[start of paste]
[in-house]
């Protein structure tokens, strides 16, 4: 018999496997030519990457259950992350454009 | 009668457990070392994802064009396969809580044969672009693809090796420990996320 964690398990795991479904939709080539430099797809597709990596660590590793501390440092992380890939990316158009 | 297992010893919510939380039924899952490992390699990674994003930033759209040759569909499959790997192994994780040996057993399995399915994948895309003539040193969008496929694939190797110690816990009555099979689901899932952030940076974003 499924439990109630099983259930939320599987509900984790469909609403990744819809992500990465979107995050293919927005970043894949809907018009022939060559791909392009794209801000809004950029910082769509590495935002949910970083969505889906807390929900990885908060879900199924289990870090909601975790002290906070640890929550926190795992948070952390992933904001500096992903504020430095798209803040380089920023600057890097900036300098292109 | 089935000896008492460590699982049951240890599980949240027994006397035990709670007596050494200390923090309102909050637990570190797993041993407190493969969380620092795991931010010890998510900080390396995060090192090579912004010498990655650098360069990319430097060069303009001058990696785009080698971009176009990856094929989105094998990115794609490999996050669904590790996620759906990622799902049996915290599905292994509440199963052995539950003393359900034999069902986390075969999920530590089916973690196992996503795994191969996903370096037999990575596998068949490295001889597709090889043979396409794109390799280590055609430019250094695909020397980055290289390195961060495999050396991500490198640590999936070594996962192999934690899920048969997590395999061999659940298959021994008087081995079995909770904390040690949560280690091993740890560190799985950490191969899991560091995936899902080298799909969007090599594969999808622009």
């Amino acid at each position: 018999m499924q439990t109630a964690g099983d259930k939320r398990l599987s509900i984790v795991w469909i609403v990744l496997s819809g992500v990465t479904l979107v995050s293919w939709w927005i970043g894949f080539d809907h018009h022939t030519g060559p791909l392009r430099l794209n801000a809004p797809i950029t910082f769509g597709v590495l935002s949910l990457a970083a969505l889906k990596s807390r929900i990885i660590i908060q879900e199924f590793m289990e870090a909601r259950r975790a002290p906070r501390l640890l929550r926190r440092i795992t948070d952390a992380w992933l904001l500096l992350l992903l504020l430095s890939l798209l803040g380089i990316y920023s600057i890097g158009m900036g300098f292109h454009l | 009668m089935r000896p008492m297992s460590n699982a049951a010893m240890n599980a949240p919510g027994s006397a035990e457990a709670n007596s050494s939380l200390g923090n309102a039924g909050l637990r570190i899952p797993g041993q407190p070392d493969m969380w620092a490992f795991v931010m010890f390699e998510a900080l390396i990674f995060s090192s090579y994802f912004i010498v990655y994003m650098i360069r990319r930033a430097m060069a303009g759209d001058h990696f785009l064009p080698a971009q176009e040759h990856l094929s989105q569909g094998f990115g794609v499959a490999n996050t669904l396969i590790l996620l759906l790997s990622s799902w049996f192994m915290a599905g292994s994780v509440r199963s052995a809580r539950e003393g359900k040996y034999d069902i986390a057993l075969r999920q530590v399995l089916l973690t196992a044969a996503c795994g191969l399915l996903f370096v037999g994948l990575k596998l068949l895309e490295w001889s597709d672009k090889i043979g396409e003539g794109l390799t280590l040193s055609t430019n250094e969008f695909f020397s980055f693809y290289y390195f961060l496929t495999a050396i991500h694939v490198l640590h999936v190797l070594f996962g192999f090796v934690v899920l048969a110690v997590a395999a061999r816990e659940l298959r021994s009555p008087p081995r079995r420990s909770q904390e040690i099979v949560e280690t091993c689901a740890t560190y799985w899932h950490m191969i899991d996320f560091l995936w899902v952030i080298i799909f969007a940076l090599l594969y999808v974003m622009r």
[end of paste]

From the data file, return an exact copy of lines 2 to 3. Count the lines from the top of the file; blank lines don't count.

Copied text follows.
């Protein structure tokens, strides 16, 4: 018999496997030519990457259950992350454009 | 009668457990070392994802064009396969809580044969672009693809090796420990996320 964690398990795991479904939709080539430099797809597709990596660590590793501390440092992380890939990316158009 | 297992010893919510939380039924899952490992390699990674994003930033759209040759569909499959790997192994994780040996057993399995399915994948895309003539040193969008496929694939190797110690816990009555099979689901899932952030940076974003 499924439990109630099983259930939320599987509900984790469909609403990744819809992500990465979107995050293919927005970043894949809907018009022939060559791909392009794209801000809004950029910082769509590495935002949910970083969505889906807390929900990885908060879900199924289990870090909601975790002290906070640890929550926190795992948070952390992933904001500096992903504020430095798209803040380089920023600057890097900036300098292109 | 089935000896008492460590699982049951240890599980949240027994006397035990709670007596050494200390923090309102909050637990570190797993041993407190493969969380620092795991931010010890998510900080390396995060090192090579912004010498990655650098360069990319430097060069303009001058990696785009080698971009176009990856094929989105094998990115794609490999996050669904590790996620759906990622799902049996915290599905292994509440199963052995539950003393359900034999069902986390075969999920530590089916973690196992996503795994191969996903370096037999990575596998068949490295001889597709090889043979396409794109390799280590055609430019250094695909020397980055290289390195961060495999050396991500490198640590999936070594996962192999934690899920048969997590395999061999659940298959021994008087081995079995909770904390040690949560280690091993740890560190799985950490191969899991560091995936899902080298799909969007090599594969999808622009």
């Amino acid at each position: 018999m499924q439990t109630a964690g099983d259930k939320r398990l599987s509900i984790v795991w469909i609403v990744l496997s819809g992500v990465t479904l979107v995050s293919w939709w927005i970043g894949f080539d809907h018009h022939t030519g060559p791909l392009r430099l794209n801000a809004p797809i950029t910082f769509g597709v590495l935002s949910l990457a970083a969505l889906k990596s807390r929900i990885i660590i908060q879900e199924f590793m289990e870090a909601r259950r975790a002290p906070r501390l640890l929550r926190r440092i795992t948070d952390a992380w992933l904001l500096l992350l992903l504020l430095s890939l798209l803040g380089i990316y920023s600057i890097g158009m900036g300098f292109h454009l | 009668m089935r000896p008492m297992s460590n699982a049951a010893m240890n599980a949240p919510g027994s006397a035990e457990a709670n007596s050494s939380l200390g923090n309102a039924g909050l637990r570190i899952p797993g041993q407190p070392d493969m969380w620092a490992f795991v931010m010890f390699e998510a900080l390396i990674f995060s090192s090579y994802f912004i010498v990655y994003m650098i360069r990319r930033a430097m060069a303009g759209d001058h990696f785009l064009p080698a971009q176009e040759h990856l094929s989105q569909g094998f990115g794609v499959a490999n996050t669904l396969i590790l996620l759906l790997s990622s799902w049996f192994m915290a599905g292994s994780v509440r199963s052995a809580r539950e003393g359900k040996y034999d069902i986390a057993l075969r999920q530590v399995l089916l973690t196992a044969a996503c795994g191969l399915l996903f370096v037999g994948l990575k596998l068949l895309e490295w001889s597709d672009k090889i043979g396409e003539g794109l390799t280590l040193s055609t430019n250094e969008f695909f020397s980055f693809y290289y390195f961060l496929t495999a050396i991500h694939v490198l640590h999936v190797l070594f996962g192999f090796v934690v899920l048969a110690v997590a395999a061999r816990e659940l298959r021994s009555p008087p081995r079995r420990s909770q904390e040690i099979v949560e280690t091993c689901a740890t560190y799985w899932h950490m191969i899991d996320f560091l995936w899902v952030i080298i799909f969007a940076l090599l594969y999808v974003m622009r």